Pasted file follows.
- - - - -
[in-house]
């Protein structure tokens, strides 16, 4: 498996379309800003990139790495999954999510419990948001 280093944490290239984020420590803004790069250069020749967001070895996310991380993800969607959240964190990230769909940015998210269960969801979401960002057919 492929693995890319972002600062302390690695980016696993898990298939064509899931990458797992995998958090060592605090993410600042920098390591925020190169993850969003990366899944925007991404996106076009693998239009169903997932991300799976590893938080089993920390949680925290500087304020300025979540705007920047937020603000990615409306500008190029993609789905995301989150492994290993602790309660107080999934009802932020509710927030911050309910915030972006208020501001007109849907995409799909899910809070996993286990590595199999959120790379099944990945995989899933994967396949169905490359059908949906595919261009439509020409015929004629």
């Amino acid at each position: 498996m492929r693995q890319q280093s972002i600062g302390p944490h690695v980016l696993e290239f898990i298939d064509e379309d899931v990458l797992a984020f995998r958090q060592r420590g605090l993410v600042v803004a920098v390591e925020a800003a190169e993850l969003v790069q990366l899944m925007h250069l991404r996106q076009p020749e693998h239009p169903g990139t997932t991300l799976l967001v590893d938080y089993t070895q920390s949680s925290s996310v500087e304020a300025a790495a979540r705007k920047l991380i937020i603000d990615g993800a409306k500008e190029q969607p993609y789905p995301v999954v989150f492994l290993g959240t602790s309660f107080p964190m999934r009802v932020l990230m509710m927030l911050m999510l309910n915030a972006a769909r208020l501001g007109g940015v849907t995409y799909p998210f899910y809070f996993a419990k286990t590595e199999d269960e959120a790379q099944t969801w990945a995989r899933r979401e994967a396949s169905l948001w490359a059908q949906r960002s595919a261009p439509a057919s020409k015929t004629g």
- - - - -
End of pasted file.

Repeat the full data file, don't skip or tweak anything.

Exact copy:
[in-house]
């Protein structure tokens, strides 16, 4: 498996379309800003990139790495999954999510419990948001 280093944490290239984020420590803004790069250069020749967001070895996310991380993800969607959240964190990230769909940015998210269960969801979401960002057919 492929693995890319972002600062302390690695980016696993898990298939064509899931990458797992995998958090060592605090993410600042920098390591925020190169993850969003990366899944925007991404996106076009693998239009169903997932991300799976590893938080089993920390949680925290500087304020300025979540705007920047937020603000990615409306500008190029993609789905995301989150492994290993602790309660107080999934009802932020509710927030911050309910915030972006208020501001007109849907995409799909899910809070996993286990590595199999959120790379099944990945995989899933994967396949169905490359059908949906595919261009439509020409015929004629």
């Amino acid at each position: 498996m492929r693995q890319q280093s972002i600062g302390p944490h690695v980016l696993e290239f898990i298939d064509e379309d899931v990458l797992a984020f995998r958090q060592r420590g605090l993410v600042v803004a920098v390591e925020a800003a190169e993850l969003v790069q990366l899944m925007h250069l991404r996106q076009p020749e693998h239009p169903g990139t997932t991300l799976l967001v590893d938080y089993t070895q920390s949680s925290s996310v500087e304020a300025a790495a979540r705007k920047l991380i937020i603000d990615g993800a409306k500008e190029q969607p993609y789905p995301v999954v989150f492994l290993g959240t602790s309660f107080p964190m999934r009802v932020l990230m509710m927030l911050m999510l309910n915030a972006a769909r208020l501001g007109g940015v849907t995409y799909p998210f899910y809070f996993a419990k286990t590595e199999d269960e959120a790379q099944t969801w990945a995989r899933r979401e994967a396949s169905l948001w490359a059908q949906r960002s595919a261009p439509a057919s020409k015929t004629g």